Internet Exploration: Personal & Professional InterestEffective use of the Net entails finding what you want, when you want it. Generally, when individuals first begin to explore the Net, they search for information that is of personal, rather than professional interest. Such interest may include a good laugh by reading through David Letterman's "Top Ten" list site ("www.cbs.com/lateshow/ttlist.html").The current offerings range from "Top Ten Bad Things About Living Longer" to "Rejected Forrest Gump Sayings." Individuals who want to mix their laughter with a bit of information, could take a look at the "Car Talk" site ("cartalk.com")
for a reading of Tom and Ray Magliozzi's (i.e., "Click & Clack") weekly radio show transcripts.
Shopping represents a favorite past time for many Americans and the "Internet Mall" site ("www.internet-mall.com")has been designed to meet all of their buying needs. Stores selling books, fashion, services, food, travel, etc., can be browsed for hours with little effort and no aching feet! Couch potatoes in the group can track TV programming and news at the "Ultimate TV" Web site ("www.ultimatetv.com"). The site also gives individuals a chance to participate in live "chats" with other TV enthusiasts around the world. Car buffs can research which cars to buy and which to avoid through a search of the "Edmund's Automobile Buyer's Guide("www.edmunds.com"), followed by a visit to "Dealer Net" ("www.dealernet.com")to actually look over the cars that\ they might want to purchase. Still other individuals could study the religions of the world from Buddhism to Zoroastrianism at Yahoo's religion index("www.yahoo.com/Society_and_Culture/Religion"), or simply keep track of the day's events by reading the Boston Globe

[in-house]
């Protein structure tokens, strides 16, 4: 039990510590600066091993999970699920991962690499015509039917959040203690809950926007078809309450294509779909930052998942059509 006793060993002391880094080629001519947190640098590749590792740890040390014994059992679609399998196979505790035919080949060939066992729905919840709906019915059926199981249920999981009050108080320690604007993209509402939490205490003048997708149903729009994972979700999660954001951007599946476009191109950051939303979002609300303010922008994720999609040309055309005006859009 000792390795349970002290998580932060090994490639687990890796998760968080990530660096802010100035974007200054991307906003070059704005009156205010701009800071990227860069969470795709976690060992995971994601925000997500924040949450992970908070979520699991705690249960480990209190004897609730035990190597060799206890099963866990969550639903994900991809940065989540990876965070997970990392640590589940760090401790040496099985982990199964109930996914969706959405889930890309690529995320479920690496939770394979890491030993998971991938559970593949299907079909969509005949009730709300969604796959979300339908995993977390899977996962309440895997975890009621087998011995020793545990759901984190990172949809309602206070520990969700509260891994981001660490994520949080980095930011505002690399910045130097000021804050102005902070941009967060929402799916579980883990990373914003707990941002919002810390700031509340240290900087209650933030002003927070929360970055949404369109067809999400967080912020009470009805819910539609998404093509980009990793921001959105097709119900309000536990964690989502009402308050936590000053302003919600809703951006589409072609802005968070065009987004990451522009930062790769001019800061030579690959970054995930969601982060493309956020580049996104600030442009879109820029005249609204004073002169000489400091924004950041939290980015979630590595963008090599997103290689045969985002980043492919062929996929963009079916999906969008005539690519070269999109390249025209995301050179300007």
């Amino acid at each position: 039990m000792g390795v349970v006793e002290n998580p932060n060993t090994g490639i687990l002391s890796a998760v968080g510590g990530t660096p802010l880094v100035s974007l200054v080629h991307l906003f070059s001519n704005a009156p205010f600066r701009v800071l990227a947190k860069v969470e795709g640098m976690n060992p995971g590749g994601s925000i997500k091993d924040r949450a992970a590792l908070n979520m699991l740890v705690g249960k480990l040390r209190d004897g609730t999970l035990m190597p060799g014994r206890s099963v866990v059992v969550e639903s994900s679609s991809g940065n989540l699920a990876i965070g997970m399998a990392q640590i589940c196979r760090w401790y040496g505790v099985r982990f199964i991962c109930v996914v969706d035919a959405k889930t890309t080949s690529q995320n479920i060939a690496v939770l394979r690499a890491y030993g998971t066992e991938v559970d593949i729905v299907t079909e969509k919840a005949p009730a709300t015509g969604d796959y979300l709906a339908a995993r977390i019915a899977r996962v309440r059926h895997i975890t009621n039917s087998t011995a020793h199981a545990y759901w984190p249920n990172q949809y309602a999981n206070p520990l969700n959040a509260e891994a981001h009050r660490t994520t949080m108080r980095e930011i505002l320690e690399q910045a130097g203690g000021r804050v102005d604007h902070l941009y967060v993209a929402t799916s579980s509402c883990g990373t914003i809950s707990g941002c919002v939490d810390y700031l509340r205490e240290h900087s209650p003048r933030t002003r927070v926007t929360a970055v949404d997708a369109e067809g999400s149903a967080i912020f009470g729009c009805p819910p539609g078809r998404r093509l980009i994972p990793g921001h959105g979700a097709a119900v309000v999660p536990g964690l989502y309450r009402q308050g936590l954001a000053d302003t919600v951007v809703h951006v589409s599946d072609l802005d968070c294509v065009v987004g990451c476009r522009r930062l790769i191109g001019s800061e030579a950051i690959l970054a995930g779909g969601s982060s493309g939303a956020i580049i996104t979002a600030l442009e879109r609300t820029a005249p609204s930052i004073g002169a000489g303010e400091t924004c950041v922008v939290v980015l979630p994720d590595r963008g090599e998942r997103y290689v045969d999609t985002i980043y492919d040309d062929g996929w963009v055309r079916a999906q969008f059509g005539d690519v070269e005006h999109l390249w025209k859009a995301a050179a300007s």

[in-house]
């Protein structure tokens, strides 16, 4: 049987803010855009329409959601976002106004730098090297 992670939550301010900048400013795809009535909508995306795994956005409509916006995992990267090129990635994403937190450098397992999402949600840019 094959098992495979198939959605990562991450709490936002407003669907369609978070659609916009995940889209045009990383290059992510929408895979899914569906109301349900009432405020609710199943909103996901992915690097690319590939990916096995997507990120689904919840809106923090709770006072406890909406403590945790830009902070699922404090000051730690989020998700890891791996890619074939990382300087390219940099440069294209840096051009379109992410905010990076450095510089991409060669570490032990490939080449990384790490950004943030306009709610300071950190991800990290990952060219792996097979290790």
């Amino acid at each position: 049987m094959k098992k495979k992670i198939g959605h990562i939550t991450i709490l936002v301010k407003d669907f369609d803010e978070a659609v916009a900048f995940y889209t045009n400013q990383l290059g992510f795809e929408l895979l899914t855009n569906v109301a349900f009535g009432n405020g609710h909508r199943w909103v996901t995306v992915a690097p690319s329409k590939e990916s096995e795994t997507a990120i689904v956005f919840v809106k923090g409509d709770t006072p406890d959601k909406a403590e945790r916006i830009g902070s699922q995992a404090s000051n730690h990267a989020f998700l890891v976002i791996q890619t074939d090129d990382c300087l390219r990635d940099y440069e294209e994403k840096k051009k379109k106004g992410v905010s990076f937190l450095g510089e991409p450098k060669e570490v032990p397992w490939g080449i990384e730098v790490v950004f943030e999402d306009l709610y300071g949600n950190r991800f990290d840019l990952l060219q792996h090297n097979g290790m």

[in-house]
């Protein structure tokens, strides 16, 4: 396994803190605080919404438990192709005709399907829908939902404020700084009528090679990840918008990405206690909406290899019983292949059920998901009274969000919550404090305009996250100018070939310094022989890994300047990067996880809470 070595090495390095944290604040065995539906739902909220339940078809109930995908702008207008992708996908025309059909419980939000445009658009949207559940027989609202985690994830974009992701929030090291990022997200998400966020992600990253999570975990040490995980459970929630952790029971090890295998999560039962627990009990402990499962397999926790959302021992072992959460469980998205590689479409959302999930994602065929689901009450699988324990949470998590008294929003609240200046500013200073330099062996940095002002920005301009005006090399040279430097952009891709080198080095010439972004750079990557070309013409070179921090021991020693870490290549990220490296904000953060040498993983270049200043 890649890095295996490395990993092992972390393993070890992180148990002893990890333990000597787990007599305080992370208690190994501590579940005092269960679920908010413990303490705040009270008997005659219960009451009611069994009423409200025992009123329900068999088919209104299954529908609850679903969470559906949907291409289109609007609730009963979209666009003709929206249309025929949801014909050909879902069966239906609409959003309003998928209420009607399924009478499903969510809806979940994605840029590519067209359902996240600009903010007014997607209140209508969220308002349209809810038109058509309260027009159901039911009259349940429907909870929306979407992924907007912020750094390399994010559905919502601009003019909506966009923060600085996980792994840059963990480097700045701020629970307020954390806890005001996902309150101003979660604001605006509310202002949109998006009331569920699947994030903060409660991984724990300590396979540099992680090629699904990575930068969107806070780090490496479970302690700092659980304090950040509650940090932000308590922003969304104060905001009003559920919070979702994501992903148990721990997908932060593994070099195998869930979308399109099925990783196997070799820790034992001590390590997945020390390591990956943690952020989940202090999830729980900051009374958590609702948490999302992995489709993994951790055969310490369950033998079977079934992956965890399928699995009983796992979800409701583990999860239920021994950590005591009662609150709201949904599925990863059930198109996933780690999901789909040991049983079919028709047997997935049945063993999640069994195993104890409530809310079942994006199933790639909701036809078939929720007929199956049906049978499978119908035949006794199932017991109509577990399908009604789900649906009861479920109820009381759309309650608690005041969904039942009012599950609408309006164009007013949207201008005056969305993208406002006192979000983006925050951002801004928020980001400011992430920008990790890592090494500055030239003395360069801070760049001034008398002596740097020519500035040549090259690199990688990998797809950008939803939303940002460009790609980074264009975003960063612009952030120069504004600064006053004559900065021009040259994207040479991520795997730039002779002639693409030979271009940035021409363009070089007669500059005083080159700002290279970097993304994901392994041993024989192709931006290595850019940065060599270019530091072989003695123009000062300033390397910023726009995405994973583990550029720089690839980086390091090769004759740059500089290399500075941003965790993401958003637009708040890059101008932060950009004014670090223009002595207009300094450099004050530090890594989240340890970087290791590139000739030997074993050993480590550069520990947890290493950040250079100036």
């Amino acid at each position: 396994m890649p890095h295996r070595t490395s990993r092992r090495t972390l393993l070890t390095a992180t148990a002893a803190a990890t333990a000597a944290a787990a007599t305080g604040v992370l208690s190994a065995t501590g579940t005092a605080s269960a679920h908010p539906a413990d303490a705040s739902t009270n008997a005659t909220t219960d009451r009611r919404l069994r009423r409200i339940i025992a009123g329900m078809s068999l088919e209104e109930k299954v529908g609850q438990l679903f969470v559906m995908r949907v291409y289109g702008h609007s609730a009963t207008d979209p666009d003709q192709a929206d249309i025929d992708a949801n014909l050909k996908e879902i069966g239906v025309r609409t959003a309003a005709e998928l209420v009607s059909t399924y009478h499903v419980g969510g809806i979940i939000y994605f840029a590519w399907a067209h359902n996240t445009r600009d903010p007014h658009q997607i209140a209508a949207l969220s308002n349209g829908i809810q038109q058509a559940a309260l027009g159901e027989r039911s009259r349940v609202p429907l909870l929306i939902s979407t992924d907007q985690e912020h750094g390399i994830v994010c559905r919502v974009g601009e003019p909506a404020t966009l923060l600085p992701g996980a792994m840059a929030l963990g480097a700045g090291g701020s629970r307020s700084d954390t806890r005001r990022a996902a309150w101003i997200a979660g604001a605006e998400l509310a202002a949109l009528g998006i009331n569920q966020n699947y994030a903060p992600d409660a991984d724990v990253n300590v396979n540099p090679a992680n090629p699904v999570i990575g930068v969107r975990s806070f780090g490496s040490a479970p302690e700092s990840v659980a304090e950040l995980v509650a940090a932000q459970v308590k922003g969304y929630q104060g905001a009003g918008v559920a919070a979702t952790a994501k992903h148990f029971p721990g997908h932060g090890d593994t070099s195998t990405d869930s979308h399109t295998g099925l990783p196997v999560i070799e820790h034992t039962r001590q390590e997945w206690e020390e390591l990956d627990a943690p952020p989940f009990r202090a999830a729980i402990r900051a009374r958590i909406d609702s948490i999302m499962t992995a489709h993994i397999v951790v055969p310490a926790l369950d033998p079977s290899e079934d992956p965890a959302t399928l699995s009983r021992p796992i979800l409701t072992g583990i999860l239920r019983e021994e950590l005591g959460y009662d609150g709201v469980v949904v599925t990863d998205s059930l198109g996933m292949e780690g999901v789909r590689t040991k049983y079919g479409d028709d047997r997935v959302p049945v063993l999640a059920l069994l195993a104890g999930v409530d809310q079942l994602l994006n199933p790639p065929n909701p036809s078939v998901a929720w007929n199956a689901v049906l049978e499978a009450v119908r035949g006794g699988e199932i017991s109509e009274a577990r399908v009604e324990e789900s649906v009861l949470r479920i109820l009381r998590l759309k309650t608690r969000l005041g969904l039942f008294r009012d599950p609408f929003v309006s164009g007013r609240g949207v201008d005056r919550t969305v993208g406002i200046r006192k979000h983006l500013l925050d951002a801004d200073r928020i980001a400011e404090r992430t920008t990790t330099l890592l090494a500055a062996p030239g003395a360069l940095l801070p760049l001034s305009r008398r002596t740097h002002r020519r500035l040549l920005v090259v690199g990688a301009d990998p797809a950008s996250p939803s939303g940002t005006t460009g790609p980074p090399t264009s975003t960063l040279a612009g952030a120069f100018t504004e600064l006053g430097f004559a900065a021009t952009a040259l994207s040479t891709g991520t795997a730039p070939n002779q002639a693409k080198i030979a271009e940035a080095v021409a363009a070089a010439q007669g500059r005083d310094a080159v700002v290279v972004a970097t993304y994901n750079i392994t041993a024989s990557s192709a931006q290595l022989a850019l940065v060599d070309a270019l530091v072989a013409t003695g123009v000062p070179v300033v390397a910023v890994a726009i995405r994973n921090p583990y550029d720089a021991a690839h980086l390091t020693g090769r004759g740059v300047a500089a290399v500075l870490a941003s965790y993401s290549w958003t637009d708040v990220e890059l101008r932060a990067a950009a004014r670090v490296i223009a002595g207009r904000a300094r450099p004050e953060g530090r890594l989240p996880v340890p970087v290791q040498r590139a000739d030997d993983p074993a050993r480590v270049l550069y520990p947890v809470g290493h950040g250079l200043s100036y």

("www.boston.com"), or USA Today("www.usatoday.com").Once individuals have surfed, or "stumbled-about," the Net for a while, they often begin looking for sites that represent a professional, yet unfocused interest. Such interest may include a search for a particular professional organization (e.g., the "National Education Association" site at "www.nea.org"), or a reference question concerning some Special Education issue (e.g., the "Internet Resources for Special Children" site at "w3.one.net/~julio_c/". Later, the focus may change to wondering what other K-12 schools are on the Net (e.g., "Hillside Elementary School" site at "hillside.coled.umn.edu"), or a search for sites that have been designed especially by and for children (e.g., the "Ultimate Children's Internet Site" at "www.vividus.com/ucis.html". Eventually, most teachers find their way to the "AskERIC Lesson Plan" database site ("ericir.syr.edu/Virtual/Lessons"), or the "Lesson Plans Using the Internet" site ("www.voicenet.com/~reevesk"). Such sites share not only lesson plans, but more importantly, examples of how other educators have begun to use the Net.